Peach twig borer, Anarsia lineatella

Peach twig borer, Anarsia lineatella is a serious pest of stone fruits.

The main host crops are peach, apricot, nectarine, almond, plum and prune. Young larvae bore into buds and developing shoots causing them to wilt and die. When populations are high, spring larval feeding can cause substantial damage to trees. Larvae of the summer generations attack the fruit, usually making several entry holes near the stem end. Damaged fruit and twigs exude gum.

Biology

Adult moths are small 0.3-0.5 inches long, with light and dark grey mottled wings. There are scales on the front of the head giving it a pointed appearance.  Each female can lay 80-90 eggs. Eggs are deposited singly on young and tender shoots, undersides of leaves and on developing fruits. Eggs are yellowish white to orange and oval shaped. Egg hatching occurs in 4-18 days depending on temperature.

Young larvae are pale with light brown rings and a black head. Older larvae are chocolate brown with a dark brown head and prothorax. Mature larvae are roughly 0.5 inches long and pupate in 2-3 weeks. First and second instar larvae overwinter in silken cells called hibernacula.

Pupae are brown in colour and smooth in appearance with no cocoon. The pupae from overwintering larvae can take up to 30 days to mature in cool spring temperatures. Pupation stage for summer generations is 7-11 days.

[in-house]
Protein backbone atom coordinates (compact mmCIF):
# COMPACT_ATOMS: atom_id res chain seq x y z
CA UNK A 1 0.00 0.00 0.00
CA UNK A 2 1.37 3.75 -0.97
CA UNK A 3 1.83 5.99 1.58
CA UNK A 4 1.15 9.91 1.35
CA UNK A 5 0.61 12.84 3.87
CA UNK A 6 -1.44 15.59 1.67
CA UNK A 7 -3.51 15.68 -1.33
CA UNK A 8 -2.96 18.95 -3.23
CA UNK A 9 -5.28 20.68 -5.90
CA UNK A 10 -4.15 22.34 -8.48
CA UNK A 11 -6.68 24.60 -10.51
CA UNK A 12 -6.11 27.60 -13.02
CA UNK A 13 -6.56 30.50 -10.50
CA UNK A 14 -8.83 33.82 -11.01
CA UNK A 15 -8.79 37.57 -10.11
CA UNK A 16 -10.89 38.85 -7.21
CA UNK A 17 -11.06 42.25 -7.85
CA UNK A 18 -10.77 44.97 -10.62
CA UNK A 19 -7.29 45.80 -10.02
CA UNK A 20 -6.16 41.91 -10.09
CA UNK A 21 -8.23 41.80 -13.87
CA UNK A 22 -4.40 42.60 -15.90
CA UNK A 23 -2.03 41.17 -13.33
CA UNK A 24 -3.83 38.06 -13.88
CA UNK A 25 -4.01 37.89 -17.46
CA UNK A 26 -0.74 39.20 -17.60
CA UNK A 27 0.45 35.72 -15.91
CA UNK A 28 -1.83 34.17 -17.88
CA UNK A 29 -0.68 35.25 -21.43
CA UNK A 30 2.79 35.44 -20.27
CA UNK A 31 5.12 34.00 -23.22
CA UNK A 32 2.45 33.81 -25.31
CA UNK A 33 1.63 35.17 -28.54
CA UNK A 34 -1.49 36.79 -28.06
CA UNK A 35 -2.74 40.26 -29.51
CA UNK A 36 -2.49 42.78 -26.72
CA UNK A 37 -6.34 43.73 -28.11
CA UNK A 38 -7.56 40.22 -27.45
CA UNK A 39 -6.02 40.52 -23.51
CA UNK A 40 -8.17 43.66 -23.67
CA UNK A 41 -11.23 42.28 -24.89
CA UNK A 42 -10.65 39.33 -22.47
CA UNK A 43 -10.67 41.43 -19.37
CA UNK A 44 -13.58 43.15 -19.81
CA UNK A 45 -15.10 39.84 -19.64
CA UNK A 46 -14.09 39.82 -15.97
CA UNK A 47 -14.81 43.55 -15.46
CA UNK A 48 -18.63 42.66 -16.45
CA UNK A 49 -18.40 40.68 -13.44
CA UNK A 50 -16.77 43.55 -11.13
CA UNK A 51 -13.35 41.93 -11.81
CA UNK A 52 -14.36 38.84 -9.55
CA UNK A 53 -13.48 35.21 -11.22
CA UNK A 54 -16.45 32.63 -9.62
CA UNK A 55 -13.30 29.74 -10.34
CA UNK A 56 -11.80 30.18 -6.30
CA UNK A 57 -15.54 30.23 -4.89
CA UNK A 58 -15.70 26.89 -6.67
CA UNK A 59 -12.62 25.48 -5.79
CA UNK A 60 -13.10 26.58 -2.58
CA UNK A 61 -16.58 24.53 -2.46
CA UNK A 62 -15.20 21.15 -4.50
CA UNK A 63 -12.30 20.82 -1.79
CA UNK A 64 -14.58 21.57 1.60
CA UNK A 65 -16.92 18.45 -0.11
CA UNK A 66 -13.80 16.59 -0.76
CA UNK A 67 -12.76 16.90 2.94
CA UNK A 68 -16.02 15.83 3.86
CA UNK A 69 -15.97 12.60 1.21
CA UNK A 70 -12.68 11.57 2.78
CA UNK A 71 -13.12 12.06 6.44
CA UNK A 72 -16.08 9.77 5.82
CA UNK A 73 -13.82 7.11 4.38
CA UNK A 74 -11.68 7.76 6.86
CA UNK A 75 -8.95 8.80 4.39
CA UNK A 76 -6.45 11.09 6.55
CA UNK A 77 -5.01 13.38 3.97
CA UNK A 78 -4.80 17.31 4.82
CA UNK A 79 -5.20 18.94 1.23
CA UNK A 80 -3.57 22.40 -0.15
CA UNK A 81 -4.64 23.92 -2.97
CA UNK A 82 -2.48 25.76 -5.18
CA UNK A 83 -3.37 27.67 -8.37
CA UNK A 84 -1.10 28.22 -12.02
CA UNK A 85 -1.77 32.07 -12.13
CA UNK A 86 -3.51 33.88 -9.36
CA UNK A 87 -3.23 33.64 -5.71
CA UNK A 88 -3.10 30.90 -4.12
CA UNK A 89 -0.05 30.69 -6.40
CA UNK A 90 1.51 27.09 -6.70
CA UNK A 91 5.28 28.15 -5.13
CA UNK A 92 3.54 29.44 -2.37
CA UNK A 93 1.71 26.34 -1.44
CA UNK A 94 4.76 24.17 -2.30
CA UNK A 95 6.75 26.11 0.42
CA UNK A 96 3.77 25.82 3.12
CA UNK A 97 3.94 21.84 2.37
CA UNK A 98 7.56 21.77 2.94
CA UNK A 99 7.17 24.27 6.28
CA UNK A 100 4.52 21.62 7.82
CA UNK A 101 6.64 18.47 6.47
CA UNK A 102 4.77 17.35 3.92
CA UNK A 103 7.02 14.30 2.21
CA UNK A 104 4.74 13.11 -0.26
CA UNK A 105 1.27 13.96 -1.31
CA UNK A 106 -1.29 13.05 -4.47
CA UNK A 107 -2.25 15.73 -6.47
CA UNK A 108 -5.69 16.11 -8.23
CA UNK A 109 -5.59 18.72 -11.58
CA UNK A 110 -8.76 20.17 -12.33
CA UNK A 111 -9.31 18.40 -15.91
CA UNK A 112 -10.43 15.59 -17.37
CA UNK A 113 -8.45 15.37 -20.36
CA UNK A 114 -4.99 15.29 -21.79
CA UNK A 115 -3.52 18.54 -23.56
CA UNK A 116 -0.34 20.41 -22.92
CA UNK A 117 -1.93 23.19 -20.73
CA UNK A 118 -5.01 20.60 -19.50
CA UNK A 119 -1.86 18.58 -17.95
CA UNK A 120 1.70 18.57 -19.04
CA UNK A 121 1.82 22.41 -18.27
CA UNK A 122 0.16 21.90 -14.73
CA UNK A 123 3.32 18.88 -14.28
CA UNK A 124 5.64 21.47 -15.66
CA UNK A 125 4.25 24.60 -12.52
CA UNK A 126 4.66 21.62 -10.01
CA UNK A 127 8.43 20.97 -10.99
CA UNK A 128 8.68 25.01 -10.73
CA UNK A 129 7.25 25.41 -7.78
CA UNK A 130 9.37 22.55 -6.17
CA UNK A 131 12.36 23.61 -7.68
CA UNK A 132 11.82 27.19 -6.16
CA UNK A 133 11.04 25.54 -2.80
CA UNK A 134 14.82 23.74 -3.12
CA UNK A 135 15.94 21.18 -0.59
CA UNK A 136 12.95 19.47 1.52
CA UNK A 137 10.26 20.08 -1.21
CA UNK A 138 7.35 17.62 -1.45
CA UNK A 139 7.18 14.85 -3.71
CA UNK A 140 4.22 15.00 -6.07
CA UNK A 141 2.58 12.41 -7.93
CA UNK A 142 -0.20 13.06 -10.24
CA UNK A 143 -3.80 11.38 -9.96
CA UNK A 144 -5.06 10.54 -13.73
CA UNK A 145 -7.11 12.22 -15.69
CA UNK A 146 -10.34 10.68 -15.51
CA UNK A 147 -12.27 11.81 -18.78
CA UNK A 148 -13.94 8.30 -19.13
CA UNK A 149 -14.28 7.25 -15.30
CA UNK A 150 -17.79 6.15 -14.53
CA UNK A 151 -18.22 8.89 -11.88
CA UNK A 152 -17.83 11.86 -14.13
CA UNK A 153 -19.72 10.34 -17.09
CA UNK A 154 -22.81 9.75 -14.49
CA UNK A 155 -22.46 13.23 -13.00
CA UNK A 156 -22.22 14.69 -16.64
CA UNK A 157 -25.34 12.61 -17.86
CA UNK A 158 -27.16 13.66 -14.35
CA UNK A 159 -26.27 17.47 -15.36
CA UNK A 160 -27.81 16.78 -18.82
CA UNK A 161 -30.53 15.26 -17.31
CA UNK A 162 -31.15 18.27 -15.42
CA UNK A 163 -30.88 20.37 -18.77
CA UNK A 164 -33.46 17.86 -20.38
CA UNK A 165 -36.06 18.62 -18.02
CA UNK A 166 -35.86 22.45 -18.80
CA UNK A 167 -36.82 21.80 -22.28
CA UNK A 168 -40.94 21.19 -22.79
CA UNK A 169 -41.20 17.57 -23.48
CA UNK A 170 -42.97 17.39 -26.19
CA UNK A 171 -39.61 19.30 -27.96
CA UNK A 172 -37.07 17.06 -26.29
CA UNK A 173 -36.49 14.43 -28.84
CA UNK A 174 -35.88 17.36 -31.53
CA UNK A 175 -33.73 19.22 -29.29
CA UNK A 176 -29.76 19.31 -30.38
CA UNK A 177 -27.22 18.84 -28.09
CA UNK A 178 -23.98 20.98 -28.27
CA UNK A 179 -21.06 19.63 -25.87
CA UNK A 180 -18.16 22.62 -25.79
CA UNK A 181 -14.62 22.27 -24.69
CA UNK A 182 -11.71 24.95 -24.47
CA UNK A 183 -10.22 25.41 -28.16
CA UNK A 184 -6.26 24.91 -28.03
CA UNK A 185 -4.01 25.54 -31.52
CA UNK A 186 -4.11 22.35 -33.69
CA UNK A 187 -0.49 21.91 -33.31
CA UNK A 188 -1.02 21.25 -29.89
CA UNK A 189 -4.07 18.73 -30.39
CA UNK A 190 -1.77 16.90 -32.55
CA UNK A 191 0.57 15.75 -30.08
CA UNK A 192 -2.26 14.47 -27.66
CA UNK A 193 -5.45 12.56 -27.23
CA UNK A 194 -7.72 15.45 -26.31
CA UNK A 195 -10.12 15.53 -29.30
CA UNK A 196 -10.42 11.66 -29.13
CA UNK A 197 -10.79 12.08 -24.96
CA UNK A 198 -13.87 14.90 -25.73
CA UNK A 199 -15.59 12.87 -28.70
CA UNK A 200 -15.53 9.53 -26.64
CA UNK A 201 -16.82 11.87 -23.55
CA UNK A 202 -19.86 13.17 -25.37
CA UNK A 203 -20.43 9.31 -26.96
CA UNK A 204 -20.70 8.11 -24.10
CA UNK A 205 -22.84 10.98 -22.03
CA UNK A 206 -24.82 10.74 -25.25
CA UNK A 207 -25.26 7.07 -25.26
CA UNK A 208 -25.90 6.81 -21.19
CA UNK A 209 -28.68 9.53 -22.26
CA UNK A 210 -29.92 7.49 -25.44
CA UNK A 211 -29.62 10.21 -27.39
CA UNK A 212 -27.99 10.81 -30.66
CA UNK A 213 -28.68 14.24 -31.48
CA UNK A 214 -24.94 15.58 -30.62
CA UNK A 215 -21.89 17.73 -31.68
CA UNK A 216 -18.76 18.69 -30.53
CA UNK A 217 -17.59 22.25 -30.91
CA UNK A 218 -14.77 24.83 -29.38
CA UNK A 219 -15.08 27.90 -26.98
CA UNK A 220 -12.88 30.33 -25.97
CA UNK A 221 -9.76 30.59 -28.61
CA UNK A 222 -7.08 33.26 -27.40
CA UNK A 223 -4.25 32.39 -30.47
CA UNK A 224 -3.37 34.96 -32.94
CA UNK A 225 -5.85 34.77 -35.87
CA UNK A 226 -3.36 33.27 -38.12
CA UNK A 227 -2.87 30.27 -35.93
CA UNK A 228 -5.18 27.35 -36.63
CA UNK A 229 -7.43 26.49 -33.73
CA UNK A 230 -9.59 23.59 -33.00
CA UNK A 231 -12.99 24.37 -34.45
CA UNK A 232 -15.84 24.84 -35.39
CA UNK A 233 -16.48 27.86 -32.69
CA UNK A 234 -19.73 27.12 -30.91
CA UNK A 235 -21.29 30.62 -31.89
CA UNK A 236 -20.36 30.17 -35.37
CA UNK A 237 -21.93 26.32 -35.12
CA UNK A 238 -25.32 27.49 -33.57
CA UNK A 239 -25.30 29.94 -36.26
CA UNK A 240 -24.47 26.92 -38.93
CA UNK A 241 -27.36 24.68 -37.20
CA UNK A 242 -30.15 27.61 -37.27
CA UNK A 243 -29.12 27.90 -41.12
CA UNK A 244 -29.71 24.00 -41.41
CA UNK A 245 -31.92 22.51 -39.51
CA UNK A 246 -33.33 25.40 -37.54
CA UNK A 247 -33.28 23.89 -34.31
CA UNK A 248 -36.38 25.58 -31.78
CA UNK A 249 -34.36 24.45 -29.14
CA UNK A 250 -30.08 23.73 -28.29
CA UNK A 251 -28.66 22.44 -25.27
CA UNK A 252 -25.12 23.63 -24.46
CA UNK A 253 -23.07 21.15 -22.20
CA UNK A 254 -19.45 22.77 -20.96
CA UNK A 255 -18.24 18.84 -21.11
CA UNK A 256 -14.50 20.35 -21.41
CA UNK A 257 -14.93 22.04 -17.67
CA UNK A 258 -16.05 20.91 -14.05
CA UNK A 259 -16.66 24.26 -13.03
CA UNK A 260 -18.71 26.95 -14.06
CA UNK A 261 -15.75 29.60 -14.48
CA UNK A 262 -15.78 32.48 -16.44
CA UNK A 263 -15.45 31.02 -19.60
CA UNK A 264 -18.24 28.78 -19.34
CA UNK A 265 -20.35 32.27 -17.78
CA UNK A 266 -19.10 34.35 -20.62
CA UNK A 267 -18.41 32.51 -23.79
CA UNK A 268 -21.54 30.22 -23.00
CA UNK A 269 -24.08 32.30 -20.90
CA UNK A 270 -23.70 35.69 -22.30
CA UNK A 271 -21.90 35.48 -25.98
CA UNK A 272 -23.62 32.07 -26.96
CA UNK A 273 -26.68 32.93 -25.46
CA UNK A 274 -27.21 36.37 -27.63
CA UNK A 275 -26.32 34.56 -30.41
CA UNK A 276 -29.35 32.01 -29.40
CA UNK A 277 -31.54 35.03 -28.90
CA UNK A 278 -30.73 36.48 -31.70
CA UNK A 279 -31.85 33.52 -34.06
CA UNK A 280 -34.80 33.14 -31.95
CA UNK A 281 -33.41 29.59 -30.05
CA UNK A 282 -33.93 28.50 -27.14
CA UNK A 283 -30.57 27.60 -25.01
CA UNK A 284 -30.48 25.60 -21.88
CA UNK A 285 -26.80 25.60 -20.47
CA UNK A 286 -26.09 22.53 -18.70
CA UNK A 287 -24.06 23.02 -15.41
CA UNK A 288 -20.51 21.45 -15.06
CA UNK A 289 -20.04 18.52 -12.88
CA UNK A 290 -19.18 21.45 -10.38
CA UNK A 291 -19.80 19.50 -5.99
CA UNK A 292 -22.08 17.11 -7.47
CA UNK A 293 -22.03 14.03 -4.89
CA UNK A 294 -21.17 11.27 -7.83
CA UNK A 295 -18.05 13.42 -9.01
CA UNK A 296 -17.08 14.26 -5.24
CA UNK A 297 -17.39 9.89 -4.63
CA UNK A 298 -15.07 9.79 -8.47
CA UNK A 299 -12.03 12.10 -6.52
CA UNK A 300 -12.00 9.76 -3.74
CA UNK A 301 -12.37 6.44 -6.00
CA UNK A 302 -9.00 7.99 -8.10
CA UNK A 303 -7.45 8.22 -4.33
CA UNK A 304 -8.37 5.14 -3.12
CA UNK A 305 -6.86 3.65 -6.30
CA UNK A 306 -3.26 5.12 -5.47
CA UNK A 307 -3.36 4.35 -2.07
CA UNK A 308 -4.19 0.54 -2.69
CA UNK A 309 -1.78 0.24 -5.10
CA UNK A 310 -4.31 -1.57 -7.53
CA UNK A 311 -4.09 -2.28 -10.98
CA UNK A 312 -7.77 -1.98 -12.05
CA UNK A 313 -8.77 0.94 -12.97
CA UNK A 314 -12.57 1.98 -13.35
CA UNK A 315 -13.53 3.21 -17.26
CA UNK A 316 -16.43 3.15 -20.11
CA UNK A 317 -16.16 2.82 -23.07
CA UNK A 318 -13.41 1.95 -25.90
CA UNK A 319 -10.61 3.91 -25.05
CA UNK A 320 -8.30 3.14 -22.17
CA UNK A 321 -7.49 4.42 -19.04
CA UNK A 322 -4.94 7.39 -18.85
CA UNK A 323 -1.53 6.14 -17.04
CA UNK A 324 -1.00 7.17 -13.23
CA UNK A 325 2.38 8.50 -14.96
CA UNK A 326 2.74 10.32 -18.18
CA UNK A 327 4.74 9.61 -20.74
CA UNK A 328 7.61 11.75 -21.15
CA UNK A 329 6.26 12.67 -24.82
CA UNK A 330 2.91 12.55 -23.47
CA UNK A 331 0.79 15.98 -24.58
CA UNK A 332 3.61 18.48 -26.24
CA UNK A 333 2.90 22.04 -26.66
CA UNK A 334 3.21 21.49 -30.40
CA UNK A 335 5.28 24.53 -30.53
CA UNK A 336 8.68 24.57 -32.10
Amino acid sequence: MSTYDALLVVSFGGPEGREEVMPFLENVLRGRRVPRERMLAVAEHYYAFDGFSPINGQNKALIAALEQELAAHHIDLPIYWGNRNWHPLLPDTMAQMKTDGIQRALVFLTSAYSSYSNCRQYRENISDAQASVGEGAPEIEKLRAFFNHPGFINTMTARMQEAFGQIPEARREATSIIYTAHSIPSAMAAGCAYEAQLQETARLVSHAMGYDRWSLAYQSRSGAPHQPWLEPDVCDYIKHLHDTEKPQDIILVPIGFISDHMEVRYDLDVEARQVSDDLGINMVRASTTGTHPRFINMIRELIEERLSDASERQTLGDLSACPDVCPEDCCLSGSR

Nature of Damage

 Peach twig borer, Anarsia lineatella larvae are firstly attracted to new shoot growth of the tree and secondly to maturing stone fruits. Larvae of early generations feed inside the terminal shoots, causing the leaves to wilt which leads to the death of the terminals. On young trees especially, repeated attack of the terminal branches can cause stunted tree growth.

As the fruit pits harden and the fruit develops in colour the maturing fruits become more appealing to the larvae, which enter primarily through the stem and feed just underneath the skin or next to the pit.  Older larval generations attack the fruit, usually making several entry holes near the stem end. Damaged fruit exude gum. Once the larvae have completed there development inside the fruit, small, sticky exit holes may be visible, which then attract other insects i.e. earwigs to enter the fruit through the tunnels that the peach twig borer created.

Monitoring

Russell IPM manufactures and supplies pheromone lure – the Qlure, traps and complete monitoring systems for Leek moth, Acrolepiopsis assectella, also known as onion moth.

Pheromone trap data gives early warning of the infestation and will also alert the user to a low level of population before it becomes serious.

The lure can be best applied with the Mothcatcher trap or Delta trap.

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